Entry 8

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Beliefs: Fact or Fiction

As I am now in my eighth week of writing so much has transpired in our world. I have tried to stay clear of political comments and stay on a path of sharing mental health experiences. I would be remiss however not to mention that on a personal level I too have had to work at coping with so many extreme emotions ranging from anger, disbelief, confusion and a desire at times to scream. In this entry I will however continue to stay focused on constructive thinking and skills to stay optimistic in these trying times.

Much of my work has been to focus us on the power of the Experience Road of life and our ability to choose the path for our existence. Change in our culture is greatly needed. This process starts with the creation of attitudes and beliefs. Drawing from my 45 years of practice, changing underlying foundational beliefs was a difficult and major task in helping people to change and make personal growth.

I like to often use a computer model analogy to begin this process. A computer is designed with certain hardware limits and potentials. A computer without software will be essentially an expensive paper weight. In order to best utilize the computer we load it with programs that provide instructions to perform specific tasks. At times when a computer breaks down we can often give it new programs to correct the problem.

At birth we are born with basic life hardware but with minimal software of how to live life. We become programed from many sources but primarily our parents. Like a sponge we absorb all that our parents say and do around us. Without awareness we pick up attitudes, beliefs, opinions, and behaviors. Children are not taught to ask for the validity of our parental viewpoints, rather they are taught more often to just passively accept.

Other sources of programers involve political leaders, teachers, entertainers, writers, musicians, religious institutions, and marketing and advertising. In many ways a message is sent out that to be accepted or better one must blindly do as I say. Don’t question just follow my direction.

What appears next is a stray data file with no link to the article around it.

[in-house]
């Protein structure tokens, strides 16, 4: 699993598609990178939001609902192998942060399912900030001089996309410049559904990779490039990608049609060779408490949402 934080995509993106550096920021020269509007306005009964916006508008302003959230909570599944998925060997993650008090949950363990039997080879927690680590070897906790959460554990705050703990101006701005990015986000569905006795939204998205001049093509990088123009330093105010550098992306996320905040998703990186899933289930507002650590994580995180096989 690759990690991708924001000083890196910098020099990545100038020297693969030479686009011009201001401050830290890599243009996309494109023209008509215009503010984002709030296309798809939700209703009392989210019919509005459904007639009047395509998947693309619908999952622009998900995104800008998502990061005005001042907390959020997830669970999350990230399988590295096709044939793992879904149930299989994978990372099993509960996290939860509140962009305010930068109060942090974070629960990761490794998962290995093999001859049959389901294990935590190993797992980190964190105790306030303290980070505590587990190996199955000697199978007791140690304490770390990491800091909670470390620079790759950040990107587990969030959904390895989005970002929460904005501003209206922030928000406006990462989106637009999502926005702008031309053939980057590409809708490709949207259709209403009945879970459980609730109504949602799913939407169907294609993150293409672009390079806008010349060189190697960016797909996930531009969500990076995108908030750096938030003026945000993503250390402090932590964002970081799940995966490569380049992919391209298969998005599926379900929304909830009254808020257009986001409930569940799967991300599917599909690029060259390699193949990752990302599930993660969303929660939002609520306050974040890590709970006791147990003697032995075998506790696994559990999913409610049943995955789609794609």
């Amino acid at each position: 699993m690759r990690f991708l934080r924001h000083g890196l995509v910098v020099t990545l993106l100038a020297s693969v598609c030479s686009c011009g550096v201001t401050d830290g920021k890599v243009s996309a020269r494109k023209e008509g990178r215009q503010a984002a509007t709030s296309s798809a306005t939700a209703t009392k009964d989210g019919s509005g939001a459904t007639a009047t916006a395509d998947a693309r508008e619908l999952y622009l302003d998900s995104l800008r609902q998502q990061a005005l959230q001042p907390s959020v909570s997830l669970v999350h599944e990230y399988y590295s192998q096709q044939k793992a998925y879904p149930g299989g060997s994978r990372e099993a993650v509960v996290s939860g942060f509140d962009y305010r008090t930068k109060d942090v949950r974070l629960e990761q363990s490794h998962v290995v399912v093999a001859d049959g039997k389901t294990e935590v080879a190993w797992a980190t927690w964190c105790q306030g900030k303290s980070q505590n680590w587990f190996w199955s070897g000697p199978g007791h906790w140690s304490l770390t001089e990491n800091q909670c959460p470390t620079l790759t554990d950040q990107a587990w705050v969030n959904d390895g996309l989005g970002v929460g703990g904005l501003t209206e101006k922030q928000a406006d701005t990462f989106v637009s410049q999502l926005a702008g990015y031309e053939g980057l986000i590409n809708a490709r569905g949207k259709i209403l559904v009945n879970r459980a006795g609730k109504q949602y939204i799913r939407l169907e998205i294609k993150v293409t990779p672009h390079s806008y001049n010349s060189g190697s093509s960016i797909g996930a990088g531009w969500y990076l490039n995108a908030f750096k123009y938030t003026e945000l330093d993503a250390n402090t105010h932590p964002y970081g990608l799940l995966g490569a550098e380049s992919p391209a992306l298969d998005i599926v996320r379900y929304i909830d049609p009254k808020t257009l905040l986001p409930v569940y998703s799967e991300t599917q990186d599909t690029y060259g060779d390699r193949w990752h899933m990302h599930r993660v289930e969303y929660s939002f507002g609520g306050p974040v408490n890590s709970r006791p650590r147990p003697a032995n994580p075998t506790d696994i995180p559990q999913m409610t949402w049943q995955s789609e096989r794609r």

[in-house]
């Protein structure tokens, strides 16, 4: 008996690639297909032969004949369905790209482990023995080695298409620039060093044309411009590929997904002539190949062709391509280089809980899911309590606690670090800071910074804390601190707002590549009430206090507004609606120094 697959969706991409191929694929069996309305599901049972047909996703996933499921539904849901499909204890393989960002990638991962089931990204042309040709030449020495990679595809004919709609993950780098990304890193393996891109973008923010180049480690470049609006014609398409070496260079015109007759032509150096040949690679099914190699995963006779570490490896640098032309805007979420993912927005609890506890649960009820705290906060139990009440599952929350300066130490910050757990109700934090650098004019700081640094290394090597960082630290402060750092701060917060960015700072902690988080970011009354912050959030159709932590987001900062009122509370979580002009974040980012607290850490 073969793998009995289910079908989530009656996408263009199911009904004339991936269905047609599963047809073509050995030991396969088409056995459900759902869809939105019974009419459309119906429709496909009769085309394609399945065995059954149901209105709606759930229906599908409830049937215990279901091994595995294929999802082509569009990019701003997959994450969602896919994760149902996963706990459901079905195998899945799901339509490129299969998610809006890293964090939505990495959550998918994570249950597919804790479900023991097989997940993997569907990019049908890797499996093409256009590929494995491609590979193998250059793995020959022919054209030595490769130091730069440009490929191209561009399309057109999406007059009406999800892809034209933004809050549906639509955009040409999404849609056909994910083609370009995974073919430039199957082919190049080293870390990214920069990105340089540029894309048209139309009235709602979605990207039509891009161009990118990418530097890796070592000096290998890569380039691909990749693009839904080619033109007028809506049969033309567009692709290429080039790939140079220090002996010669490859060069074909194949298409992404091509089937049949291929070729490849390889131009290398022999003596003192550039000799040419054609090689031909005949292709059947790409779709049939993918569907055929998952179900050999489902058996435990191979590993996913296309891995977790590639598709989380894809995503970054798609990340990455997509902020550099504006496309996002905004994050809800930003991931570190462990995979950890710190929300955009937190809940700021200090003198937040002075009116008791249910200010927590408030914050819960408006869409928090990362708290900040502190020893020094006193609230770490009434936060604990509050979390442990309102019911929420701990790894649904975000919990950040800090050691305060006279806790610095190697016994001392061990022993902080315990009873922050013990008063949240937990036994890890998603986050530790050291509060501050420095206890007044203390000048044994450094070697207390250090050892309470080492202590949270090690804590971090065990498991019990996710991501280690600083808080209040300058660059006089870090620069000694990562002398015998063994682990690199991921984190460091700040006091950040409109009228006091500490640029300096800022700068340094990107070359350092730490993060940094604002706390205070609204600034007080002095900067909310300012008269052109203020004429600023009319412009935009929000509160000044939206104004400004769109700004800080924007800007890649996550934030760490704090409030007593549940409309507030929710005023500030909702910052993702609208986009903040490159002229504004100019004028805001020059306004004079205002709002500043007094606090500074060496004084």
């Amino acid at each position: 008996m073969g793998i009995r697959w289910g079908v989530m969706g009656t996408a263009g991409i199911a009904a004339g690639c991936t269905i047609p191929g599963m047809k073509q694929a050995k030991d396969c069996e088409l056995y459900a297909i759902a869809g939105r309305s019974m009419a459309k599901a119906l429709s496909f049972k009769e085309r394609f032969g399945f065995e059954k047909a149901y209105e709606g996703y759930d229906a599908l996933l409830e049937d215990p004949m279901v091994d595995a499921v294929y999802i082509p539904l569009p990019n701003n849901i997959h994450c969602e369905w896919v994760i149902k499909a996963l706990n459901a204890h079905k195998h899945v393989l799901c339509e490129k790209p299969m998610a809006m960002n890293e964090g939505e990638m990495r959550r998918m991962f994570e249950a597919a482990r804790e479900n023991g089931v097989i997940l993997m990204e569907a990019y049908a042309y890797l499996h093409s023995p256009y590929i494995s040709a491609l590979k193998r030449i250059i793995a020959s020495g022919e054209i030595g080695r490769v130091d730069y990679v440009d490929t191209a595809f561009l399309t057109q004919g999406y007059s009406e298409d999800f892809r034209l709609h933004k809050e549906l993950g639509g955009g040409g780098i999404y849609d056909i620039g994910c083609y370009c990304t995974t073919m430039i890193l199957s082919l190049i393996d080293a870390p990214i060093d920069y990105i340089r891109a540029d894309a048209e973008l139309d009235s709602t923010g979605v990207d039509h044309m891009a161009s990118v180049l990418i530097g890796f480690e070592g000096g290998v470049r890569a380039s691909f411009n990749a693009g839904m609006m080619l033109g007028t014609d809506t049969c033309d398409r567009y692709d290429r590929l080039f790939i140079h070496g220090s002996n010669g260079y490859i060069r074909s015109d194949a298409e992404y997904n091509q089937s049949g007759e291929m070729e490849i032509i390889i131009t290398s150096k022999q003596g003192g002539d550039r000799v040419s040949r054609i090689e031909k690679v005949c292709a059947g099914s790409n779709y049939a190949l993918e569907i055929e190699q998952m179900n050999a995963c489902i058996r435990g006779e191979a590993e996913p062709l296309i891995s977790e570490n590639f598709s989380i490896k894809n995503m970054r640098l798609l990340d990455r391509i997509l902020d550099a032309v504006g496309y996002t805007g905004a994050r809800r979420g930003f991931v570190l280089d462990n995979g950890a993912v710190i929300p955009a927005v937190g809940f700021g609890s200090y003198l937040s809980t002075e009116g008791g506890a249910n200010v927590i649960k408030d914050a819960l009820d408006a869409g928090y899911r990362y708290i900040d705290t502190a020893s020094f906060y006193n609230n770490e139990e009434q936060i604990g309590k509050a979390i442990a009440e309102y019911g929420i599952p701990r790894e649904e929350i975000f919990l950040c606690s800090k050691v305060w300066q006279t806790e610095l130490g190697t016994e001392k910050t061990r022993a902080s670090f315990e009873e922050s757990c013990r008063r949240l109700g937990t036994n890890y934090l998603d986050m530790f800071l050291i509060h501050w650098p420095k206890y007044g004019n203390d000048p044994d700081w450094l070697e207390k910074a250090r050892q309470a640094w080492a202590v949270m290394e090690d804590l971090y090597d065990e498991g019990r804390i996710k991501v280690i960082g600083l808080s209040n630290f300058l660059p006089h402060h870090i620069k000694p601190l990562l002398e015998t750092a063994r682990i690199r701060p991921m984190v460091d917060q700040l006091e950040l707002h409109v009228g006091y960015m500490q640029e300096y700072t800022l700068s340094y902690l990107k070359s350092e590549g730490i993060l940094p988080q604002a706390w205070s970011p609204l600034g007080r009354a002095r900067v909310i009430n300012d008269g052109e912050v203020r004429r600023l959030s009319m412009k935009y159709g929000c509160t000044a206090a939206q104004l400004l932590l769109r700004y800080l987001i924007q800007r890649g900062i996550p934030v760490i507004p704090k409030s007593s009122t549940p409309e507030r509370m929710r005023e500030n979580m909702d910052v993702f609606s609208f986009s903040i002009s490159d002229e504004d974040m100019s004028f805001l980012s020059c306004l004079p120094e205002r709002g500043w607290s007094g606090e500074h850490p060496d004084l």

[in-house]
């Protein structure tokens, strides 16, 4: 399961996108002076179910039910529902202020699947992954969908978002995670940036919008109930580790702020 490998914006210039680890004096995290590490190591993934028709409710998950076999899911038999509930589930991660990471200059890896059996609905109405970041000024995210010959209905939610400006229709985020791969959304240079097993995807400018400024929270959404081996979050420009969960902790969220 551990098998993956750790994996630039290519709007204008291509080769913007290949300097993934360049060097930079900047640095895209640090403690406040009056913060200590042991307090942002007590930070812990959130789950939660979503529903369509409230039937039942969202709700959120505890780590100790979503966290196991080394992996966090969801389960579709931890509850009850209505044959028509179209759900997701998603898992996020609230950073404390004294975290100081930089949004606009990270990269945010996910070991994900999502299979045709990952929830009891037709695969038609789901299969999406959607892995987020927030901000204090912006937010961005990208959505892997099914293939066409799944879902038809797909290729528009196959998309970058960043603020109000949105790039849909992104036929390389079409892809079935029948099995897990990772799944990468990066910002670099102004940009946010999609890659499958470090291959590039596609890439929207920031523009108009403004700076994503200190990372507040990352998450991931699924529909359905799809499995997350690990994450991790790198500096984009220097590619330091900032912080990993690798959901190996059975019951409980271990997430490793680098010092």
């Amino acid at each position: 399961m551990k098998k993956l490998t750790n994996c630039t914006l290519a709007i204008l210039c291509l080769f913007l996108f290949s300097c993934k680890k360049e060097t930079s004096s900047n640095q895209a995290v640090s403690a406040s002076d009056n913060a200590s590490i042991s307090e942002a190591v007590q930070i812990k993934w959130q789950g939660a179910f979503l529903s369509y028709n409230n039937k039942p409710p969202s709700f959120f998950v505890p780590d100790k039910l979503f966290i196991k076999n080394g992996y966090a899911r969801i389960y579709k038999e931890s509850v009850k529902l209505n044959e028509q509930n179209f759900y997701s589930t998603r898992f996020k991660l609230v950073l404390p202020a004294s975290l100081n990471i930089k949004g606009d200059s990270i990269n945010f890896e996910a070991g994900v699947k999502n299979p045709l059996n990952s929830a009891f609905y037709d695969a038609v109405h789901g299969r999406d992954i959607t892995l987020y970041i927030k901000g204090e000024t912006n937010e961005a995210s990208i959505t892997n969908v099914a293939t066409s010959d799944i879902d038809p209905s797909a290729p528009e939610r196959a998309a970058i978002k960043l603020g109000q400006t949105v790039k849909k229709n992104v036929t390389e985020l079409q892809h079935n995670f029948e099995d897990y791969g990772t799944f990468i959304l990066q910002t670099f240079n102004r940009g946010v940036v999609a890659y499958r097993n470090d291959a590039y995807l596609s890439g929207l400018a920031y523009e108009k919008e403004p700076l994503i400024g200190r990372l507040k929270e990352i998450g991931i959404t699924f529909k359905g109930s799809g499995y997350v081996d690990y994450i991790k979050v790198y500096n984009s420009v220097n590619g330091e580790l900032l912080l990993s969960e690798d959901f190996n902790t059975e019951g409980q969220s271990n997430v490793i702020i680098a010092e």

I loved to ask my clients “How did you choose your religion?” The most common answer is that I did not choose my religion, it is what my parents believed in so I unquestionably just went along with it. I often ask as well “How did you pick your favorite sports team to follow?” I get the same kind of response, well that’s who my father and grandfather rooted for.

The same can be said about all kinds of beliefs, attitudes and opinions. They are passed down thru generations often without even any consideration. If one grows up in a home where prejudicial views are modelled then the chances are the child will grow up with the same defective programmed biases. Change will only occur if a person seeks personal validation of such concepts. As I have pointed out in my previous blog entries, we do have choice! We make our own feelings and actions based on the programs we choose to apply.

Validation involves learning how to understand the difference between fact and fiction. It is one of the most challenging aspects of my work. How to get people to validate their beliefs. Are they acting on fact or is it a fictitious belief or program that is directing their behavior? Is a person's color of skin, race, gender, monetary standing or ethnic background mean that they are not deserving of the same equal human rights?

The older the person, the more entrenched they are with their beliefs, the harder it is to change their thinking. With a computer it is easier to reprogram instructions that lead to improved functioning. With people, doing something different means to change the program but the process is not very simple. People have to work hard to see a different way, a new path or guiding philosophy to life. They need to learn to question their behavior. Is what I just did or felt based upon a factual understanding or am I acting on some fictitious belief passed down through the family tree? Where is the evidence to support my conclusions and actions? Actively engaging with those or that which you fear can help to collect data that leads to new viewpoints and different behaviors.

It would be wonderful if we would teach our children early in life to recognize facts from fiction. Questioning our elders is important. Imagine growing up with beliefs that are grounded in fact not bias. So much pain and suffering could be avoided. Unfortunately, it is so much harder to change beliefs in an adult or so called grown up.

Do I learn from my Experience Road of life or do I stay trapped on the destructive Failure Road of life? This is the great challenge. The Experience Road brings new ideas, behaviors and potentially greater positive outcomes. Sticking blindly to the same old fearful beliefs produces the same old unproductive path.

I like to make the point that adult is a state of mind not age! A child confuses reality with fantasy due to a lack of experience. A true adult seeks factual validation when judgements are required. I have met children with adult thinking minds as well as many grown ups with child thinking minds.

These difficult times must lead to great changes in our cultures and understanding of the global world we live in. We need true adult thinking to make changes. Do we blindly accept or question? Are our role models honest or self serving? Fact of Fiction, your choice!

Dr Mike

Clinical psychologist 45 years in practice. Worked with children and adults. Love nature, hiking, photography and drums. Retired living in DC.

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